Orillia’s Climate Future: April 2022—A Big Month for Big Moves!

From April 22, 2022:

After several years of working with community stakeholders and external experts – capturing input, sharing knowledge and building support for an overall community climate change action plan – Orillia’s Climate Future plan has received approval in principle by City Council, leading to final endorsement, expected later this month. Councillors have vested many hours in reviewing the plan and, with final endorsement, Orillia will join over 400 other Canadian communities with established emission reduction targets, plus plans in place to achieve them by 2050.

Readers will recall that the overall plan has two components: a corporate roadmap that encompasses the City of Orillia’s operations (including buildings) and a community roadmap that captures the rest of the community.

Both roadmaps are anchored on three ‘Big Moves’ that are the major emission-reduction pathways identified by Orillia’s Climate Future. They are:

1) Generating Renewable Energy – Solar for the Sunshine City
2) Transportation – How we will get around.
3) Buildings – Where and how we Live.

Upon implementation, these three ‘Big Moves’ will account for close to 95% of Orillia’s overall emissions’ reduction. The current plan document is over 100 pages long and it provides detail on the process, costs and projections. The full plan will be posted on the City’s website shortly after Council’s final meeting on April 28th. In the meantime, we at Sustainable Orillia have developed the following summary of where the project stands at the moment, its recommendations and what it will mean for Orillians.

The Corporate Roadmap:

Following the recent adoption in principle, Council is requested to approve the corporate section of the plan on April 27th. Using 2018 emission data as their baseline, the stated goal of the Corporate Roadmap is to reduce greenhouse gas (GHG) emissions by 50% by 2030 and by 100% by 2040. Several initiatives are already underway and budgeted for – such as the conversion of all city lighting to LED and the installation of additional Electric Vehicle (EV) charging stations. The corporate plan/roadmap scopes out the investments required to meet the stated targets, such as retrofitting many of the city-owned buildings, the electrification of the transit fleet, and ongoing waste diversion initiatives. Upon realization of the projected savings from the action plans over the next eighteen years, the up-front investment of $53 million, by 2040, will net out at $31.9 million.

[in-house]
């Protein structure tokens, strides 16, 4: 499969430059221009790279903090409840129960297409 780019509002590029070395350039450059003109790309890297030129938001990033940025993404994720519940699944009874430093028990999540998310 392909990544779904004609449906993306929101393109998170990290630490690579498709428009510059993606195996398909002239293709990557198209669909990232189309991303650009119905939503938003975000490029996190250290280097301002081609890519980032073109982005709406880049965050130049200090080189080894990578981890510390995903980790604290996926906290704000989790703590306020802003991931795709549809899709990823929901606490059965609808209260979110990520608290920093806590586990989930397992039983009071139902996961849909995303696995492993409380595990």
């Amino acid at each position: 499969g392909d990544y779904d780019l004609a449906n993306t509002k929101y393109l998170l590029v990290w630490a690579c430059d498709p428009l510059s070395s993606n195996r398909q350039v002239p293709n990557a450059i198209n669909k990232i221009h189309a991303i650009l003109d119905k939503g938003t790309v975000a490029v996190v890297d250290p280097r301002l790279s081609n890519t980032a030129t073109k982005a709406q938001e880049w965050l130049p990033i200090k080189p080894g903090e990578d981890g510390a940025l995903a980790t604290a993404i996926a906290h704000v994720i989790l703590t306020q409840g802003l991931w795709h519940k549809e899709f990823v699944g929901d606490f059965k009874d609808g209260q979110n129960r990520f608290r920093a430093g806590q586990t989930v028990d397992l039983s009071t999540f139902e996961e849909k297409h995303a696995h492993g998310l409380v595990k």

As part of the final approval, Council will request annual progress reports from City Staff, ensuring measured progress vis-à-vis the established targets. These reports will ensure, as well, that carbon budgeting and climate change actions are embedded within future, ongoing, City planning processes. Funding associated with the plan’s priority actions and projects will be included in the 2023 budgeting processes (in subsequent years, as well), and will be included in the 10-year Capital Plan.

Following approval, a copy of the resolution and Orillia’s Community Climate Change Action Plan will be shared with higher levels of government, confirming Orillia’s intent to reduce carbon emissions and setting the stage for additional funding and support available through their programs.

The Community Roadmap: